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Andrew (at Farnham Castle in Surrey)


Strawberry Fields Forever The Beatles

This is my all time favourite song by the best pop group the world has ever (or will ever) produce. There is just something about this song that gives you goose-pimples but leaves you with a pleasant feeling. A great many other Beatles (and solo) songs were vying for a position in my six (While My Guitar Gently Weeps, Eleanor Rigby, Beautiful Girl (George), It Don't Come Easy (Ringo)) but in the end this one is the one for me.

Twist In My Sobriety Tanita Tikaram

Tanita’s music occupies an important place in my life, through her music I connected with a number of penfriends around the world, some of whom have visited me and I them. Of all of Tanita’s songs ‘Twist’ is the one I like to hear the most.

Dance of the Knights from ‘Romeo and Juliet’ Sergei Prokofiev

I wanted to pick a piece of classical music for my Top 6, but found it very hard to do, so I ended up by plumping for the favourite composer and picking the piece of his music that ‘got me back into’ classics after several years on a pop-only diet. Other near misses included Finlandia by Sibelius, Fantasia on a Theme by Thomas Tallis by Vaughan-Williams, Dvorak's New World Symphony, Smetana's Ma Vlast and Beethoven's 6th.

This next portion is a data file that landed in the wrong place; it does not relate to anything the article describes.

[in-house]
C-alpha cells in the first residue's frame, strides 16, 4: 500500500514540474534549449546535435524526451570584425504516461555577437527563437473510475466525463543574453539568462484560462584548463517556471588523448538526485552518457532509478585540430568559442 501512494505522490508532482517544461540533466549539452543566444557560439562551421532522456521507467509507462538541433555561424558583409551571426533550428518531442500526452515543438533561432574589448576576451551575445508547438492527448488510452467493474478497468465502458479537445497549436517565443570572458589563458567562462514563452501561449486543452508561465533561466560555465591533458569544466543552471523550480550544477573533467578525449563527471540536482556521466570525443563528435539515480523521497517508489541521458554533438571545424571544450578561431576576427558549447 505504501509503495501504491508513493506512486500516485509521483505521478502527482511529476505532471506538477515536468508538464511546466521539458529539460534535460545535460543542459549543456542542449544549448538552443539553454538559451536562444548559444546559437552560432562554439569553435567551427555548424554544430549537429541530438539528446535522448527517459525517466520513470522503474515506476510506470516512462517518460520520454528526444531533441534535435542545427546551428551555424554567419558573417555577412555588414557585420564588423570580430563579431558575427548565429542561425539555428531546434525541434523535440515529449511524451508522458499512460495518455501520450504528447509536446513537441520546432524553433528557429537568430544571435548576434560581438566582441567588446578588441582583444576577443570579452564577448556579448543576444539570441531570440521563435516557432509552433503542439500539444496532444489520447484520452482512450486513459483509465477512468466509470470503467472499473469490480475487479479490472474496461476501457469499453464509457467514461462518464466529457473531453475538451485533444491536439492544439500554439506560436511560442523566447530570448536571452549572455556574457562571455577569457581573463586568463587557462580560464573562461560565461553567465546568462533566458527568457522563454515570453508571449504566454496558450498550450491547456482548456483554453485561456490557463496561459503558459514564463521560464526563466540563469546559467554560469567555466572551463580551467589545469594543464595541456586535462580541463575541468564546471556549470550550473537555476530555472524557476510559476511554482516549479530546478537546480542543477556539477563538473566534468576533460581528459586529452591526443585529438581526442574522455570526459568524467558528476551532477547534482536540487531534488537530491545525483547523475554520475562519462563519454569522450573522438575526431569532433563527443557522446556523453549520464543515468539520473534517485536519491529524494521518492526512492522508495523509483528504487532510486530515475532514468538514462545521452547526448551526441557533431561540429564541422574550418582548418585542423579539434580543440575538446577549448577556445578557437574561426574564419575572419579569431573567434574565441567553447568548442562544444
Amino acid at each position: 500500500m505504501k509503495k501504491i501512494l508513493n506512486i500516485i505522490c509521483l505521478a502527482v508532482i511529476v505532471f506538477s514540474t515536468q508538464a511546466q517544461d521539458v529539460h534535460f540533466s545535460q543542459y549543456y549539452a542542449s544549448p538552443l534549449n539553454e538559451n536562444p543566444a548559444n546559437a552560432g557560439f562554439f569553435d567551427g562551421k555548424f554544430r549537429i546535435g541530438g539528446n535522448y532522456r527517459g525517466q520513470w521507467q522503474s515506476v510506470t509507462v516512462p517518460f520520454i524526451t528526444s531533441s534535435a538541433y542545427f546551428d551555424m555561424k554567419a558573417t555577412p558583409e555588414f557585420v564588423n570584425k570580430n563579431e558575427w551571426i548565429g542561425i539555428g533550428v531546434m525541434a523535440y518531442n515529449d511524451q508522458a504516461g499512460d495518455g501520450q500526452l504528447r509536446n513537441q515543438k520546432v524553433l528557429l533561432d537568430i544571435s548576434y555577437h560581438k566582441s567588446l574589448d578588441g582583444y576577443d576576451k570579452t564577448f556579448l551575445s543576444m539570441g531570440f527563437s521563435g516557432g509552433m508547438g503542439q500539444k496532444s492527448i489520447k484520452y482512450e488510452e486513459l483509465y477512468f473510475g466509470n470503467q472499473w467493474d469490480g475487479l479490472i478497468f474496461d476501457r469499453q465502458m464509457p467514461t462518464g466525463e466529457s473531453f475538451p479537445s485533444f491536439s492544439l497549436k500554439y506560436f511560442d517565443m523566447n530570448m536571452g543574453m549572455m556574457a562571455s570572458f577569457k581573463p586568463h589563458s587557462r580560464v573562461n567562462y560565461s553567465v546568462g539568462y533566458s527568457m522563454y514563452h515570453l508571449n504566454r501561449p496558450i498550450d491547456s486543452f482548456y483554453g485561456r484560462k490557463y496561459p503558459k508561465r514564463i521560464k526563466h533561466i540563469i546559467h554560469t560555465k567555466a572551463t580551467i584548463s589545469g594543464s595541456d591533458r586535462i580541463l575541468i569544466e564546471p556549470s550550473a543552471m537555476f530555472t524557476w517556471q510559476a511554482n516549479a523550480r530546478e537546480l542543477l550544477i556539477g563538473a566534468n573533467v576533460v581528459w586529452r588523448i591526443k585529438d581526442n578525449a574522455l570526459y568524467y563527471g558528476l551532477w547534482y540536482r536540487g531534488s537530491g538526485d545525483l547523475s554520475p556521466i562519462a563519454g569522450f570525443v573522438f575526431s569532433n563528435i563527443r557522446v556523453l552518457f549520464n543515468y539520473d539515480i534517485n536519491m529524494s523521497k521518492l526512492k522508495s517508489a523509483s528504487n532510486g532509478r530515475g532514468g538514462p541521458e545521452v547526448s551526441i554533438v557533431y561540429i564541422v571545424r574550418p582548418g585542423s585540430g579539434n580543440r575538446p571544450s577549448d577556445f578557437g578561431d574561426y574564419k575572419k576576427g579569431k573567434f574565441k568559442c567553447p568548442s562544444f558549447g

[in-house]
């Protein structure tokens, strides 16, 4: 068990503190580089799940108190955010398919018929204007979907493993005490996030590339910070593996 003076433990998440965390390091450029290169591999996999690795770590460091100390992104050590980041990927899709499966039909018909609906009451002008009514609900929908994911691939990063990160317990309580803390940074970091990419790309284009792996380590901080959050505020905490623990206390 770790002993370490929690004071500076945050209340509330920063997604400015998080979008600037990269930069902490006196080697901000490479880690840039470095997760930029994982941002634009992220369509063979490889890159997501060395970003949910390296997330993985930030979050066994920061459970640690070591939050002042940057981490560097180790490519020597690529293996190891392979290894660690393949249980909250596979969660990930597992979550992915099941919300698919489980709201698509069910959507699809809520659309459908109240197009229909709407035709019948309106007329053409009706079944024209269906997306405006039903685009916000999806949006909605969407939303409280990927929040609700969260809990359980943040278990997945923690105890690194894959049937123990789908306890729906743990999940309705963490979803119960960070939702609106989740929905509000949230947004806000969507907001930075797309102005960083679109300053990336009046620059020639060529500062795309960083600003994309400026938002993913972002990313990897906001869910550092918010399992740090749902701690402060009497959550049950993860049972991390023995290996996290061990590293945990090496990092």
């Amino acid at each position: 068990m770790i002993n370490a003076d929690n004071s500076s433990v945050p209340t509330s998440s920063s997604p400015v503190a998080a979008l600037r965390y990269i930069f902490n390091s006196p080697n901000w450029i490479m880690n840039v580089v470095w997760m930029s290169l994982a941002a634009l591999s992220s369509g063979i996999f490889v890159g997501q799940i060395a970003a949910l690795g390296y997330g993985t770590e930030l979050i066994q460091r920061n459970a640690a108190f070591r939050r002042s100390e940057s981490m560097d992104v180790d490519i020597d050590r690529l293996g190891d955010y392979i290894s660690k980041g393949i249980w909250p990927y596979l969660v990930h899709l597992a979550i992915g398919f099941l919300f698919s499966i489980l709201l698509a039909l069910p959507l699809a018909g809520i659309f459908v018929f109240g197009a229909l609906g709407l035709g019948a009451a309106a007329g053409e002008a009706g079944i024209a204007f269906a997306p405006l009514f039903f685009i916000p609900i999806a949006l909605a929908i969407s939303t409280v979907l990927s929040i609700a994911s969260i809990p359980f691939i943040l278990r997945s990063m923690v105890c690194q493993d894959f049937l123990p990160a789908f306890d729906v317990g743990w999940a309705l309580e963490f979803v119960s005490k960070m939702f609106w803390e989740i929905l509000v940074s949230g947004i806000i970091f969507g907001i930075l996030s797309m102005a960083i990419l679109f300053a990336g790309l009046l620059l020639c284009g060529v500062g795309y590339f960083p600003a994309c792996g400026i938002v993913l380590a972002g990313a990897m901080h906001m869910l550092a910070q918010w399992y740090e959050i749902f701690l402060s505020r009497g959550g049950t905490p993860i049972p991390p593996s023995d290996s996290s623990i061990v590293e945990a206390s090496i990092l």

Famous Blue Raincoat Leonard Cohen

Good ol’ Laughing Len! Another song which evokes memories for me of that idyllic time between leaving school and joining the rat race proper. There’s nothing like a bit of Len to cheer you up!

Slow Train Bob Dylan

It’s an almost impossible task to pick one Bob Dylan song, there are so many to choose from. Slightly to be perverse and slightly ‘cos I just love it, I’ve picked this song from his 1979 "Born-Again" album ‘Slow Train Coming’, surely his most underrated work.

The last choice was really hard to make. Contenders included 'Like a Motorway' by St. Etienne, 'Atomic' by Blondie, 'Running Up That Hill' by Kate Bush, 'Layla' by Derek and the Dominoes, 'Dear Friend' by Wings, 'Black Eyed Boy' by Texas, oh and too many more to mention.  In the end I went with...

Dover Beach Bangles

As a teenager I fell in love with Susanna Hoffs, both her looks and her voice. As I got older I appreciated that the Bangles were a brilliant group. Having missed their last concerts in England by a whisker I was delighted when they got back together and I could finally "wey-o wey-o" to Walk Like an Egyptian with them. Dover Beach, off their first album, is just a pure slice of Bangles.


Girl with a Pearl Earring – Tracy Chevalier

The most beautifully written book I’ve ever had the pleasure to read. Add to that the unusual setting and the fact that it has single-handedly opened up the world of Art to me and I think this is going to become one of the pivotal reads of my life.

The Rainbow Gate – Freda Warrington

Still the book I would take if I could take nothing else. I wish it would be reprinted as my poor paperback version is on its last legs. Staggering visionary story coupled with the grounding in the real world of Leicestershire – the sort of combination that appeals to me hugely. Absolutely THE lost classic of science-fiction.

The Crystal Singer – Anne McCaffrey

A life-long fan of Anne McCaffrey’s work, it is slightly odd that the book I should pick is not one of her Dragon ones, but the trouble there is that they all blur into one brilliant mass of work, whereas The Crystal Singer stands out on its own. I just love the idea of cutting crystals with sound waves and tuning them to power spaceships.

Maskerade – Terry Pratchett